). The most important aspect of such placebo-controlled trials is patient safety and it is fundamental to follow patients in the first 72–96 h after recruitment to guarantee safety. If this is made in a site with HDSS this might be facilitated though is not compulsory. Moreover, these trials must be designed in such a way that continued surveillance and easy re-access to health facilities is feasible and that rescue treatment introduction possible in case of deterioration and failure of expected resolution. (
      • Lewis J.A.
      • Jonsson B.
      • Kreutz G.
      • Sampaio C.
      • van Zwieten-Boot B.
      Placebo-controlled trials and the Declaration of Helsinki.
      ). Such trials should be blinded and randomized to reduce potential bias and enhance the quality and generalizability of study results, considered the “most important design techniques for avoiding bias in clinical trials” (
      • International Conference on Harmonisation EEWG
      Statistical principles for clinical trials: ICH harmonized tripartite guideline.
      ). In addition, these trials should be scrutinized for protocol deviations or violations and failures by external oversight by both a data safety monitoring board and trial steering committee. Furthermore, the participant exposure to placebo should be made for short duration and it is necessary to ensure careful and regular monitoring to detect early treatment failure signs through a robust safety net. Such active surveillance could result in relatively better standard of care in comparison to cases outside a trial setting, so the risk of harm may be further reduced (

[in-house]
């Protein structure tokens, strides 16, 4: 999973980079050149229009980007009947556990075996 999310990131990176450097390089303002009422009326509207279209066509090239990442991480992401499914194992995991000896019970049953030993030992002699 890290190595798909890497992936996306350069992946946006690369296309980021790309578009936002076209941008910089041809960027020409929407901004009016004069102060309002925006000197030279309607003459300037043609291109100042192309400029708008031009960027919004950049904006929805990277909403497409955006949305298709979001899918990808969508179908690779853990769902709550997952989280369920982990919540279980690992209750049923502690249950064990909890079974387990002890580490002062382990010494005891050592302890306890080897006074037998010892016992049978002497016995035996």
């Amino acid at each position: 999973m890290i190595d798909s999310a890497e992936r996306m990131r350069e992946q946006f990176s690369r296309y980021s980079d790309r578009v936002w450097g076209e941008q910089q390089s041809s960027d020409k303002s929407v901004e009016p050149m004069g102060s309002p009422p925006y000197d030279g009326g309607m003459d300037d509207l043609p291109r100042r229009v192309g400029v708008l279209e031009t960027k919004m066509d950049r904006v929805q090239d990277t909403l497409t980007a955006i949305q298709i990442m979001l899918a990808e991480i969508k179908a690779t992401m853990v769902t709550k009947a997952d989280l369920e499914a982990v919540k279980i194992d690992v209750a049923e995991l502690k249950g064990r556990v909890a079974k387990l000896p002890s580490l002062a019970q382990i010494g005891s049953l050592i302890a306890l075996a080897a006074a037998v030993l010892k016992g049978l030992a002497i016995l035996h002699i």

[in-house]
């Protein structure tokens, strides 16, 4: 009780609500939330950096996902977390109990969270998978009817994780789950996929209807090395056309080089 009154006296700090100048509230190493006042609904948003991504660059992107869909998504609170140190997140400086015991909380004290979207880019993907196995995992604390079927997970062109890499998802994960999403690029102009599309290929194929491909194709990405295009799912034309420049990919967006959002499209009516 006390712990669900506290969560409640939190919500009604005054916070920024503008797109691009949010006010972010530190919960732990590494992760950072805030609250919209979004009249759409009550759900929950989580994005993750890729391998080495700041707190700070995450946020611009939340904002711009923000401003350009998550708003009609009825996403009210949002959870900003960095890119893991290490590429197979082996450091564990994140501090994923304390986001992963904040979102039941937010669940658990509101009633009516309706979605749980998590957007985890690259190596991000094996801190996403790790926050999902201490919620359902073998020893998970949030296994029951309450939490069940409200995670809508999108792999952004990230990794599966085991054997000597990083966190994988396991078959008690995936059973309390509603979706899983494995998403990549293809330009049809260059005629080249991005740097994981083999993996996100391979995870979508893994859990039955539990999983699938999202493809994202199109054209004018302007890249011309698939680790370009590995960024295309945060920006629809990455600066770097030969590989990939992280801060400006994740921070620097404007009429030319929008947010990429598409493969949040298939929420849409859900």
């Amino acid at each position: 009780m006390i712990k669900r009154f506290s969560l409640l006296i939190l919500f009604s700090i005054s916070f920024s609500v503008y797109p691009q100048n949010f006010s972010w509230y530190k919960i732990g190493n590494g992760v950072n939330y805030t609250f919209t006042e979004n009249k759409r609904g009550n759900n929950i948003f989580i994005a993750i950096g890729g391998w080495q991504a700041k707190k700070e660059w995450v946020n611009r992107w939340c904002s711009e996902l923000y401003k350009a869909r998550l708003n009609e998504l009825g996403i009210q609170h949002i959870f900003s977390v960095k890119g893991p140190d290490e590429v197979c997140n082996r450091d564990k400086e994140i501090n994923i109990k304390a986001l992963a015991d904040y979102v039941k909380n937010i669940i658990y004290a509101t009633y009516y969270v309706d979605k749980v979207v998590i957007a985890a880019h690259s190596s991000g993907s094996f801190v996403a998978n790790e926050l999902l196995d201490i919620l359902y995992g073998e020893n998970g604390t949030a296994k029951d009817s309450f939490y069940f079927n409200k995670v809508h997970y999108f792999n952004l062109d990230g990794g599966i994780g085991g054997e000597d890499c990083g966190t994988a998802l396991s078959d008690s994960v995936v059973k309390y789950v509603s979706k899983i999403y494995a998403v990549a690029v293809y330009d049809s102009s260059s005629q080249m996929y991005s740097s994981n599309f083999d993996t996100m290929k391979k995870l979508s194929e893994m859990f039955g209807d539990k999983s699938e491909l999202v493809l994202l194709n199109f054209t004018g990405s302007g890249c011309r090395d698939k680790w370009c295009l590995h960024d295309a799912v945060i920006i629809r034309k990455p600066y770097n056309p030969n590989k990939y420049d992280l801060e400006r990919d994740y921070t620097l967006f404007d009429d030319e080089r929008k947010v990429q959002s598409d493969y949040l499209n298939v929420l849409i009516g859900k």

• Lewis J.A.
      • Jonsson B.
      • Kreutz G.
      • Sampaio C.
      • van Zwieten-Boot B.
      Placebo-controlled trials and the Declaration of Helsinki.
      ).

      Ethical issues

      Ethical analysis permits the use of placebo where the obligation is to determine the efficacy or safety of an intervention (in this case absence of treatment) provided there are sound methodological reasons and justification for using placebo and patients who receive placebo or no treatment will not be subject to any risk of serious harm (
      • Millum J.
      • Grady C.
      The ethics of placebo-controlled trials: methodological justifications.
      ), or subjects may benefit from being in the placebo group (

      van der Graaf R. Placebo-Controlled Trials, Ethics of. International Encyclopedia of the Social & Behavioral Sciences. 2nd ed., 2015.

      ). Placebo-controlled trials are justified when there is genuine equipoise and participants are not exposed to harm. There must be close clinical supervision, and a position of genuine informed consent (
      • Lewis J.A.